Jon Taffer took the business of bar consulting to a new level when SpikeTV decided to run the showBar Rescue, featuring Taffer as the irascible host. Since then he’s had season after season of showing the public how sharp he is at turning around even the most hopeless bars (when the owners actually take his advice, anyway). He’s now bringing his expertise to owners everywhere thanks to his BarHQ app, which he hopes will raise any bar’s revenues 20-30%. I spoke to Mr. Taffer about the app and his approach.
Because of his show Bar Rescue, and book, Raise the Bar, Taffer is in demand more than he can actually help. He even has a road show and continues to consult privately for clients, but can’t address the myriad requests. Out of the frustration of seeing so many well-meaning bar owners begging for his help, Taffer decided to create something to help. BarHQ was the answer, and it is free (on iPad and iPhone). Taffer’s goal is to help raise revenues up to 30%, which is very often what is needed to push an establishment back in the black and operating at a sustainable rate.
How does BarHQ work? A bar owner or manager sets up the app, which includes taking a brief quiz on what type of bar you are and what sort of things you do. The survey is quite short, and afterwards you create a login and get a unique code for your business. That code is used for every employee who will be using the app (the app is iOS and Android compatible, but obviously employees need smartphones to use it). Your settings, communications, schedules, etc. are all synced through a cloud service (which is also free).
Once the initial setup is done, BarHQ works in three key areas: Sales, Marketing and Scheduling. For sales, you input your sales each day and track trends. Individual employees can do this as well. Ultimately this can give you an idea what promotions are working. I found the input fairly easy to use, although being able to import raw data from other systems would likely be helpful. You can also track guest count and sales per hour, both vital stats in the bar/restaurant game.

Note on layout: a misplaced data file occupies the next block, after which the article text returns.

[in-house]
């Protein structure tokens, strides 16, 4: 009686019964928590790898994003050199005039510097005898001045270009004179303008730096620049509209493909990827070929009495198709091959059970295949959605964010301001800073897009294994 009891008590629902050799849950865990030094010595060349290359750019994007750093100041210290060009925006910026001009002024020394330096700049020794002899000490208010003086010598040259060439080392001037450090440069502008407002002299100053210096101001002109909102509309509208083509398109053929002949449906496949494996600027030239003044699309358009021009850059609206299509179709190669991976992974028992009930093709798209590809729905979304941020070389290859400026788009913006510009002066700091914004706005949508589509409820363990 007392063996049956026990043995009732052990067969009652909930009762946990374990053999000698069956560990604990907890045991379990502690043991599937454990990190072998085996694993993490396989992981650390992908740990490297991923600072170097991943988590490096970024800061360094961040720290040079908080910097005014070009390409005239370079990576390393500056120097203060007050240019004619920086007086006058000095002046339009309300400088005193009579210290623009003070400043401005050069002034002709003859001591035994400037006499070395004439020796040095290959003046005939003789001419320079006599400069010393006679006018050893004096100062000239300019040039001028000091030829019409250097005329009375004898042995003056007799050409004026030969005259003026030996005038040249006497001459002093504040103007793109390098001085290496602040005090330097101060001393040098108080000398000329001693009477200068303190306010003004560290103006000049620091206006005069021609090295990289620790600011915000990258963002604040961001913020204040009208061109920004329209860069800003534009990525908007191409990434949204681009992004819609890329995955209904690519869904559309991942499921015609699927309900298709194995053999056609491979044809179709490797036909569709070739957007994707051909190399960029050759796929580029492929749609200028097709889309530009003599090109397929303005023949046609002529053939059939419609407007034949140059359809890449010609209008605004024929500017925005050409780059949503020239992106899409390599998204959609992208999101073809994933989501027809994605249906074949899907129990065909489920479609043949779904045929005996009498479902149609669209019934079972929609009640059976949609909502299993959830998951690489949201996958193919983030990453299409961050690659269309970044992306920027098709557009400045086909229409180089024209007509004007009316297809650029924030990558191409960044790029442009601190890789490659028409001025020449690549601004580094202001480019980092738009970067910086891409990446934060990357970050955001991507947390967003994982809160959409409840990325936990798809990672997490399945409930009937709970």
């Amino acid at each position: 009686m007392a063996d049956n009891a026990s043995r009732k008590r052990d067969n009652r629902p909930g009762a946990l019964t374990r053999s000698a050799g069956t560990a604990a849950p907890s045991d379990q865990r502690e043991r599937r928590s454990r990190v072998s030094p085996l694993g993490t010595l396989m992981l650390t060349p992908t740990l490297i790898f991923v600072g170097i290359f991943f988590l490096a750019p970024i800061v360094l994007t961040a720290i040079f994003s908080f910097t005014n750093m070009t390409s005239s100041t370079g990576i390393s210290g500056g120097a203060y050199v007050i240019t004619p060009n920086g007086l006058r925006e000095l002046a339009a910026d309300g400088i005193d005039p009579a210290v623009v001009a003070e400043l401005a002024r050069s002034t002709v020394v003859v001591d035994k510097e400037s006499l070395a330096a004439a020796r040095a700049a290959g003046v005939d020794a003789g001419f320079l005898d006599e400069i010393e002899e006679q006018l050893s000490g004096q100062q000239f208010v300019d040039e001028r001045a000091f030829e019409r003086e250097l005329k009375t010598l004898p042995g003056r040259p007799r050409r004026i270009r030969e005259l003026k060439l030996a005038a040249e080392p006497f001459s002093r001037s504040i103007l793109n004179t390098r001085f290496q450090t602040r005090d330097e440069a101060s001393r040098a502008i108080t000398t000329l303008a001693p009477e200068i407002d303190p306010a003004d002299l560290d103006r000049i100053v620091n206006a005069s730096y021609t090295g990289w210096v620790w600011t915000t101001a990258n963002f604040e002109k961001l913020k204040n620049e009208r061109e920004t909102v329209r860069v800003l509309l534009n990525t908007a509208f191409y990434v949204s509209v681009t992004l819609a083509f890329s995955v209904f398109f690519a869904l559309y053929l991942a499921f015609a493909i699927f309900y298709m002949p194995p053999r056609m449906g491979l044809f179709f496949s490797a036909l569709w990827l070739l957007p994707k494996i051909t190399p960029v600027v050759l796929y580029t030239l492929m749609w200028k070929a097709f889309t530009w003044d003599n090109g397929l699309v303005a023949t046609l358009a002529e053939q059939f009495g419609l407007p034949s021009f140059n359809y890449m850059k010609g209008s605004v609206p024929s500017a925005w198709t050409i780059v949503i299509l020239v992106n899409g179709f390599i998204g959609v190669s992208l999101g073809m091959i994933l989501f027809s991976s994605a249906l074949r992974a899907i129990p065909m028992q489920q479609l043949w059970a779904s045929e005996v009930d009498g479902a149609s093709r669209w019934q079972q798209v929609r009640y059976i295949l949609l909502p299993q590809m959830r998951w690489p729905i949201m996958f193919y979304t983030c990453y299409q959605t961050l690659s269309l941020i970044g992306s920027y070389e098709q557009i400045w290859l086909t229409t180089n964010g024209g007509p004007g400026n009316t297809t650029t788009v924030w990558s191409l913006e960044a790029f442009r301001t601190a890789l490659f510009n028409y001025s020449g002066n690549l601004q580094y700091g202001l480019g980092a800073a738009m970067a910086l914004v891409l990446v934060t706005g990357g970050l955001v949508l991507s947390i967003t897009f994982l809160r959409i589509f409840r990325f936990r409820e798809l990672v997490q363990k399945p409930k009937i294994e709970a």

For marketing, the app provides a slightly clunky but usable customized promo tool, but I found it was easier to go into the “sponsored” promotions (promotions list) and see what these entail. BarHQ provides a few examples, like Treasure Chest (where patrons are given keys to a chest with prizes, and at the end of the night one person opens it) or Nickel Beer, where you sell custom mugs for nickel beers. While I was told these would generate PDF marketing materials, unfortunately I didn’t find a way to generate these. What is included is an automated way to post these promotions to your social media, which is honestly a godsend for most harried small bar owners. It does seem there is room for growth in this part of the app, and I’m figuring Taffer will build this out over time. He noted that he’s built a facility in Las Vegas to continue making content for the app, and that includes training and marketing materials.
Finally there’s employee management, and that studio in Vegas will be the scene of ongoing training films Taffer is producing for this app. You’ll eventually be able to train employees on demand, having them earn badges and rewards for training (like a “Whiskey Master” badge upon viewing a video and taking a quiz). Until then there’s a simple list of tips (all good), a how to on using the app, and a scheduler. I think the scheduler is quite powerful for smallish bars. You input your weekly schedule, and employees do the same on their devices. All of this is shown in the manager’s scheduler, but employees can do things like blast a request out to pick up a shift, or request a change and a manager can easily see who might cover it. Those sorts of intra-team communications are a pain otherwise.
Speaking of communications, there’s also a message system built into the app. It’s no Slack, but pre-shift messages are specifically called out, a testament to Taffer’s expertise. I wasn’t able to test this, but it’s one way to ensure all employees who use the app are getting those messages.
Taffer’s BarHQ is sponsored in that there are some ads at the bottom, but none ever overtake the interface or really get in the way. I did find a few quirks and bugs in the app, although nothing particularly show-stopping besides “Clone Week” in the Scheduler, which forced me to fully close the app and start my week over. Also, a lot of the tools in the app are hidden in the upper left “hamburger” menu, something designers are realizing isn’t a great user experience. The design is still leagues above most industry apps, but that’s not a high bar to rise above.
BarHQ, for a first version, is an ambitious start to what will likely become a powerful tool for small bars. More importantly, Taffer’s expertise and willingness to continue to build this app out should not be underestimated — there’s even a Q&A section in the app. Far too many bars simply suffer from a lack of the basics, and BarHQ aims to help them with promotions and social media, sales tracking and employee management. Having seen quite a few episodes of Bar Rescue, I can admit that very few failing bars do well in any of those areas. I’m hopeful that BarHQ delivers on its promise for bar owners, but since it’s free there’s really very little to lose by seeing if it works for you.